Everett C. Olson, 1990. The Other Side of the Medal. A Paleobiologist Reflects on the Art and Serendipity of Science. The McDonald and Woodward Publishing Company, Blacks-burg, Virginia, XIII + 182 pp. US $22.95, ISBN 0-939923-13-0, hard bound.
The biographies of geoscientists usually make for fascinating reading. Our profession seems to take us to out-of-the-way places at unusual times. As paleontological researchers, and not as mere tourists, we tend to have a different outlook and almost inadvertantly "dig deeper" into the culture and physical features of the regions we visit. Who in their right mind would voluntarily visit the mesquite-covered plains of north-central Texas? And who would befriend a Russian during the heat of the cold war? E.Ñ. Olson's The other side of the medal describes just such endeavours; the times and places are rural Texas in the middle of this century and Russia in the 1950's and 60's. The layout of the book follows this sequence with the first 80 pages devoted to Olson's field work in Texas and the following 100 to his visits to the Paleontological Institute of the Soviet Academy of Sciences in Moscow.
The Texas reminiscences are a rather straight forward and insightful but not terribly exciting description of field work in cowboy country. Contentwise, this is the part I feel qualified to talk about, as I worked in the same region 30 years later. North-central Texas is still one of the most thinly populated and internally remote regions of the United States, untouched by tourism or modern times and living by its own rules. This, after all, is the place the movie "The Last Picture Show" was all about. The character of the region with its vast ranches, the unspectacular but hostile countryside, the ranch and town folk, and the exciting fossils is very well captured. The narrative is purely chronological and follows Olson's quest for younger and younger vertebrate fossils from the Permian that document the gradual drying up of the continental interior of North America and the transition from the Lower Permian faunas of Texas and central Europe to the very different Upper Permian assemblages from Russia and South Africa.
The second half of the book, about Soviet paleontology in general and Efremov in particular, is very interesting although I am not fully competent to judge its quality due to lack of first-hand experience. More than anything else, these chapters are a glorification of Ivan A. Efremov, an important Russian scientist who had an equally successful career as a science fiction writer. Efremov's claim to scientific fame is mainly the coining of the term "taphonomy" for the science that investigates the processes from the death of an organism to its recovery as a fossil. "Taphonomy" largely won out over the essentially synonymous older German term "Biostratinomie" through the promotion of Efremov's work in the west by E.Ñ. Olson. Olson can largely be credited with the revival of this field of investigation in the 1950's and 60's in the anglophone realm. What is strangely lacking in this account, however, is the exact nature of Efremov's scientific achievements which would have been important factual information and certainly not out of place here.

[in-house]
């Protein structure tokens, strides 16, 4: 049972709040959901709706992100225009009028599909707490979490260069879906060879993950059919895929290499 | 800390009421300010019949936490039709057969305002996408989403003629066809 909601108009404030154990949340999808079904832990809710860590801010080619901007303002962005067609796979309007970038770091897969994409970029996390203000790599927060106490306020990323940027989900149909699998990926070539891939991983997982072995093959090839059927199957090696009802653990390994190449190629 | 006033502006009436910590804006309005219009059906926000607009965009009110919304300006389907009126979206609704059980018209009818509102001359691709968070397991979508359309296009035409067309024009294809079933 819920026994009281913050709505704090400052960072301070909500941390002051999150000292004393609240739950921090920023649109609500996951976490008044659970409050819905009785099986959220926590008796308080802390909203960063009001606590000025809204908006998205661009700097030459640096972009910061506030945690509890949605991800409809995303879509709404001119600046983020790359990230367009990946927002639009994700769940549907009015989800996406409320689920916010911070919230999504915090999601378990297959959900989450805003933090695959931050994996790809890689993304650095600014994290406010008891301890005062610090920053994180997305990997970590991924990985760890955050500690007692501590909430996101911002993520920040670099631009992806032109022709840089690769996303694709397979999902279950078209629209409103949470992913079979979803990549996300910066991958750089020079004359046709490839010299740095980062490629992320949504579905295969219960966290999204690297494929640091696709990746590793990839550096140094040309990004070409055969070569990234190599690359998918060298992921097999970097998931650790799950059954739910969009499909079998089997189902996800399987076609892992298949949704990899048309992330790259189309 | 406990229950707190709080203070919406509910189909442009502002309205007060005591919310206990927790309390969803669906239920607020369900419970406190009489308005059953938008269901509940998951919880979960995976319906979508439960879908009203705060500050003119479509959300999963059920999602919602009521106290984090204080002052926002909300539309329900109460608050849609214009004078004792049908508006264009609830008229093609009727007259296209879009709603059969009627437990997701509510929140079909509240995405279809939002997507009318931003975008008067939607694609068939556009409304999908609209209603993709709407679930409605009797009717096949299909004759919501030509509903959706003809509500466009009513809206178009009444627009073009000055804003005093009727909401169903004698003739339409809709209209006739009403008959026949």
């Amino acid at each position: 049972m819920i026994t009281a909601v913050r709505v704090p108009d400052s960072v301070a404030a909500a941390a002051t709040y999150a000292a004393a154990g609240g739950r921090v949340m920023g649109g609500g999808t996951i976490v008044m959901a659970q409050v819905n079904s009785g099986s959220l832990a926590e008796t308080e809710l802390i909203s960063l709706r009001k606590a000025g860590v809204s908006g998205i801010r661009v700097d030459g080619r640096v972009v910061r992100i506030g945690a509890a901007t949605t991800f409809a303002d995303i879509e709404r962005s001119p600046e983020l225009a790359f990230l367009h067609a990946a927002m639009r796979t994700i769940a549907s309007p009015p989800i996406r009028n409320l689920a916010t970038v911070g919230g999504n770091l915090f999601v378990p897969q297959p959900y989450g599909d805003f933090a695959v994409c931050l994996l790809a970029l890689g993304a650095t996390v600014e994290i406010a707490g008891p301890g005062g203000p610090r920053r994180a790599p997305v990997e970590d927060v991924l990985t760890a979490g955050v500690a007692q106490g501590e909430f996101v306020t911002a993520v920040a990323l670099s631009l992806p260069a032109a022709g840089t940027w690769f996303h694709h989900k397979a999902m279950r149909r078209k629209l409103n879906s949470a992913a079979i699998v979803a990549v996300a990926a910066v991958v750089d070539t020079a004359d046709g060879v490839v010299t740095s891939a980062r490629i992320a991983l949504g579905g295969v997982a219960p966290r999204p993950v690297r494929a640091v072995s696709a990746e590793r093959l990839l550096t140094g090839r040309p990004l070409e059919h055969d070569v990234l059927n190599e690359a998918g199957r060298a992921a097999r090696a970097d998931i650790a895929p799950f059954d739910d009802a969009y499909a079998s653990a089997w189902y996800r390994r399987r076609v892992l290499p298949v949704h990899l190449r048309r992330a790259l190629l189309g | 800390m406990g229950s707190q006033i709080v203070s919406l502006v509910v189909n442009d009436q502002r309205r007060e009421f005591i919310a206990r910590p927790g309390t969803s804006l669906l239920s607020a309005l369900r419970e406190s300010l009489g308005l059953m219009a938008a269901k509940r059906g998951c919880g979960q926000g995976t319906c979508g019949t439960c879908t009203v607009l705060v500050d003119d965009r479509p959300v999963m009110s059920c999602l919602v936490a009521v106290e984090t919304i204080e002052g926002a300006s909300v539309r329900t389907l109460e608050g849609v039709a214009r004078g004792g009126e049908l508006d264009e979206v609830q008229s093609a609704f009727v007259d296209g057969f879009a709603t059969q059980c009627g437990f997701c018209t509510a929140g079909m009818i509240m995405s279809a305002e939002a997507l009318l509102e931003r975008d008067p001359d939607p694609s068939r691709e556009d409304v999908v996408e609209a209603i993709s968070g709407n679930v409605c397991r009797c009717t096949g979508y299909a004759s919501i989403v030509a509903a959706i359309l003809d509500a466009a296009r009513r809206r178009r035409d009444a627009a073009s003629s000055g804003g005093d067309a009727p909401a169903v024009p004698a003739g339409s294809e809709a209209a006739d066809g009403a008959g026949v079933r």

The focus of the second half of the book thus quickly shifts from purely biographical information to the interchange through letters and visits between Olson and Efremov on how Soviet ("dialectical") science theoretically differed from western ("linear logic") science. The answer is not all too clear, especially since Efremov seems to have claimed that few Russian scientist truly adhered to the dialectical approach. Nevertheless, these chapters contain much valuable biographical, anecdotal and historical information about the fields of evolutionary biology and vertebrate paleontology in the Soviet Union up to about 1972, the time of Efremov's death.
The underlying reason for Olson to be at these two places, Texas and Russia, was the same: his research interest in vertebrate life in the Permian, for which he is the foremost authority. Nevertheless, the two sections are as disparate as they appear from a glance at the table of contents. This I suppose are the two sides of the medal, the dialectical approach to his research activities at two major geographical foci. However, what is missing in the volume, though fortunately not in Olson's science, is a synthesis of the two experiences so that the book's sections do not really flow together. The major criticism to be levelled at The Other Side of the Medal is thus that the whole is not more than the sum of its parts. The subtitle about reflections on the Art and Serendipity of Science is a promise not kept.
I recommend this volume to those who are interested in paleontological field work but do not already own another book of its kind such as one of the accounts by Colbert or particularly by Simpson which I consider superior. On the other hand, the book has gained rapidly in timeliness by the breakdown of the Soviet Union and thus will be handy as one of the rare western insights into science in the USSR after WW II but before its demise. Thus, although not a must for geoscience libraries, The Other Side of the Medal should find its way onto the shelves of historians and sociologists of science. The success of Olson's book will definitely be aided by the laudably low price, particularly for a hardbound volume.
P.M. Sander (Bonn)
1993 Book review: The other side of the medal. A paleobiologist reflects on the art and serendipity of science, by E.C. OLSON. Earth Science Reviews 34, 293-295.